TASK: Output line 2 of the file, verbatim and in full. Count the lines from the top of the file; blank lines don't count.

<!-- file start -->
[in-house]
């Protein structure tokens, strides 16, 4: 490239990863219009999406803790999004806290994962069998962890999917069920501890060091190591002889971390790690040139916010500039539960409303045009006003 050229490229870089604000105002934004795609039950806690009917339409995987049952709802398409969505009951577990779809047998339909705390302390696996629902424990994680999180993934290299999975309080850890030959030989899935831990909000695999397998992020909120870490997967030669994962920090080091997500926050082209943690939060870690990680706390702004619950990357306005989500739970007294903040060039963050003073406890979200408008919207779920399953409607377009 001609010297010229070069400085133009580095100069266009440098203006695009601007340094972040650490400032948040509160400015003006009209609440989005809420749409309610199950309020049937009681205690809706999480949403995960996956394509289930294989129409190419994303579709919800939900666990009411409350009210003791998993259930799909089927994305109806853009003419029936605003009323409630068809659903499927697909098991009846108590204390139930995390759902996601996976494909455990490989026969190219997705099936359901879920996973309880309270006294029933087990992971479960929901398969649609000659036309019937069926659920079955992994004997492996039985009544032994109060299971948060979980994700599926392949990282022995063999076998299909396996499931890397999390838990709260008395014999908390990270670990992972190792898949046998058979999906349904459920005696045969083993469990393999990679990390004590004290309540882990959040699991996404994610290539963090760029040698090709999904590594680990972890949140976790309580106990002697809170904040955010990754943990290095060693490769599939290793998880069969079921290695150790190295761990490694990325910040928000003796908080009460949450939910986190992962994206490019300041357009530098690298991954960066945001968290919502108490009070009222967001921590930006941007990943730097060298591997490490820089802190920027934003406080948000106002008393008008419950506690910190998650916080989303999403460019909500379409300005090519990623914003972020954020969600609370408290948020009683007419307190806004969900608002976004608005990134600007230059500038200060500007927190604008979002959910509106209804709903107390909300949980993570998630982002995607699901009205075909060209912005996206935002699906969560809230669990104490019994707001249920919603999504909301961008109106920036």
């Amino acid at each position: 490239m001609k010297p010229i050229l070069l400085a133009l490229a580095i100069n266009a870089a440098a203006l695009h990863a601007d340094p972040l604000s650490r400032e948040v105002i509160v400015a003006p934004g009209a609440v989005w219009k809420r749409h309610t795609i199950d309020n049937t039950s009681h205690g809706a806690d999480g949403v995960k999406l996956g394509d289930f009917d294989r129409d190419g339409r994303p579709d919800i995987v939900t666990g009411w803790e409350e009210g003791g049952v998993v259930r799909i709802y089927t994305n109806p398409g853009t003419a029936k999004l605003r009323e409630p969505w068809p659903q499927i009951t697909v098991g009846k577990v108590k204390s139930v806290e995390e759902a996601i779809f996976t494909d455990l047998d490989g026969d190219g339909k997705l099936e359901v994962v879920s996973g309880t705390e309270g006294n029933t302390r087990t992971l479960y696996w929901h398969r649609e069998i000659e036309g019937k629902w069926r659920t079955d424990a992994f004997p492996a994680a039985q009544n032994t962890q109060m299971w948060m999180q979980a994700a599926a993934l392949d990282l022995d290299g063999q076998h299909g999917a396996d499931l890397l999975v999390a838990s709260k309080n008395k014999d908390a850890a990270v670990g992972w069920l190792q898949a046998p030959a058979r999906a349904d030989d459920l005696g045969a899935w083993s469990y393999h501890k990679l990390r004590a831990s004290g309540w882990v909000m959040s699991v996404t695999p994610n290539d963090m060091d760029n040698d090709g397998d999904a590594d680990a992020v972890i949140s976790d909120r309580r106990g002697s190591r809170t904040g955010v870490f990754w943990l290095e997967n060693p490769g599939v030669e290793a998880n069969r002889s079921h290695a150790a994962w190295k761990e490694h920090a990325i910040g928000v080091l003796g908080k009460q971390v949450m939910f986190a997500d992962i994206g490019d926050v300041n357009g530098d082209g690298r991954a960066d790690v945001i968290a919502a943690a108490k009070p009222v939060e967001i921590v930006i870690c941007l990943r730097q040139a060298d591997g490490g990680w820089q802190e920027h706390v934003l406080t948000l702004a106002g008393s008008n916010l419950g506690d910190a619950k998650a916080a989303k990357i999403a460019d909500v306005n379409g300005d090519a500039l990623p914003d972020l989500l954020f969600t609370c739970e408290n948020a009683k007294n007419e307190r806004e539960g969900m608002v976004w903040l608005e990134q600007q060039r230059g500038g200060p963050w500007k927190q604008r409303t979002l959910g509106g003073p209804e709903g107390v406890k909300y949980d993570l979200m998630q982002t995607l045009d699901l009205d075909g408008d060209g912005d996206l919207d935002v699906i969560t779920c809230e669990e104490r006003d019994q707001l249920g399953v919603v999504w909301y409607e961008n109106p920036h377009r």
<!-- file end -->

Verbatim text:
């Protein structure tokens, strides 16, 4: 490239990863219009999406803790999004806290994962069998962890999917069920501890060091190591002889971390790690040139916010500039539960409303045009006003 050229490229870089604000105002934004795609039950806690009917339409995987049952709802398409969505009951577990779809047998339909705390302390696996629902424990994680999180993934290299999975309080850890030959030989899935831990909000695999397998992020909120870490997967030669994962920090080091997500926050082209943690939060870690990680706390702004619950990357306005989500739970007294903040060039963050003073406890979200408008919207779920399953409607377009 001609010297010229070069400085133009580095100069266009440098203006695009601007340094972040650490400032948040509160400015003006009209609440989005809420749409309610199950309020049937009681205690809706999480949403995960996956394509289930294989129409190419994303579709919800939900666990009411409350009210003791998993259930799909089927994305109806853009003419029936605003009323409630068809659903499927697909098991009846108590204390139930995390759902996601996976494909455990490989026969190219997705099936359901879920996973309880309270006294029933087990992971479960929901398969649609000659036309019937069926659920079955992994004997492996039985009544032994109060299971948060979980994700599926392949990282022995063999076998299909396996499931890397999390838990709260008395014999908390990270670990992972190792898949046998058979999906349904459920005696045969083993469990393999990679990390004590004290309540882990959040699991996404994610290539963090760029040698090709999904590594680990972890949140976790309580106990002697809170904040955010990754943990290095060693490769599939290793998880069969079921290695150790190295761990490694990325910040928000003796908080009460949450939910986190992962994206490019300041357009530098690298991954960066945001968290919502108490009070009222967001921590930006941007990943730097060298591997490490820089802190920027934003406080948000106002008393008008419950506690910190998650916080989303999403460019909500379409300005090519990623914003972020954020969600609370408290948020009683007419307190806004969900608002976004608005990134600007230059500038200060500007927190604008979002959910509106209804709903107390909300949980993570998630982002995607699901009205075909060209912005996206935002699906969560809230669990104490019994707001249920919603999504909301961008109106920036």